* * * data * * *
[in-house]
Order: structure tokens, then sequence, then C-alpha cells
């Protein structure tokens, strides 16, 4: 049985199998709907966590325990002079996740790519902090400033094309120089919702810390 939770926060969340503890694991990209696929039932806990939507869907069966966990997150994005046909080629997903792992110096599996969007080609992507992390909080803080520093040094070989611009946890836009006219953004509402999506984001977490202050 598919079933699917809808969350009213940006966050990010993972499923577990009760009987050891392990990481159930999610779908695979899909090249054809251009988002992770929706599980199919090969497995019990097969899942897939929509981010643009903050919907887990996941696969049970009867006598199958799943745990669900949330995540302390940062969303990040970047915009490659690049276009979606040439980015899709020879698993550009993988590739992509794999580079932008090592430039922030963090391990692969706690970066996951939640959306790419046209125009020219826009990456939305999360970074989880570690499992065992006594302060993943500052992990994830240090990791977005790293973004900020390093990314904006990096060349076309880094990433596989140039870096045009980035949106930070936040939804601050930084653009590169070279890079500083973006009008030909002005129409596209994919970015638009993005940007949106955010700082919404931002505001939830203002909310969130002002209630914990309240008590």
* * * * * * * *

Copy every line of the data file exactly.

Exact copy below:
[in-house]
Order: structure tokens, then sequence, then C-alpha cells
């Protein structure tokens, strides 16, 4: 049985199998709907966590325990002079996740790519902090400033094309120089919702810390 939770926060969340503890694991990209696929039932806990939507869907069966966990997150994005046909080629997903792992110096599996969007080609992507992390909080803080520093040094070989611009946890836009006219953004509402999506984001977490202050 598919079933699917809808969350009213940006966050990010993972499923577990009760009987050891392990990481159930999610779908695979899909090249054809251009988002992770929706599980199919090969497995019990097969899942897939929509981010643009903050919907887990996941696969049970009867006598199958799943745990669900949330995540302390940062969303990040970047915009490659690049276009979606040439980015899709020879698993550009993988590739992509794999580079932008090592430039922030963090391990692969706690970066996951939640959306790419046209125009020219826009990456939305999360970074989880570690499992065992006594302060993943500052992990994830240090990791977005790293973004900020390093990314904006990096060349076309880094990433596989140039870096045009980035949106930070936040939804601050930084653009590169070279890079500083973006009008030909002005129409596209994919970015638009993005940007949106955010700082919404931002505001939830203002909310969130002002209630914990309240008590």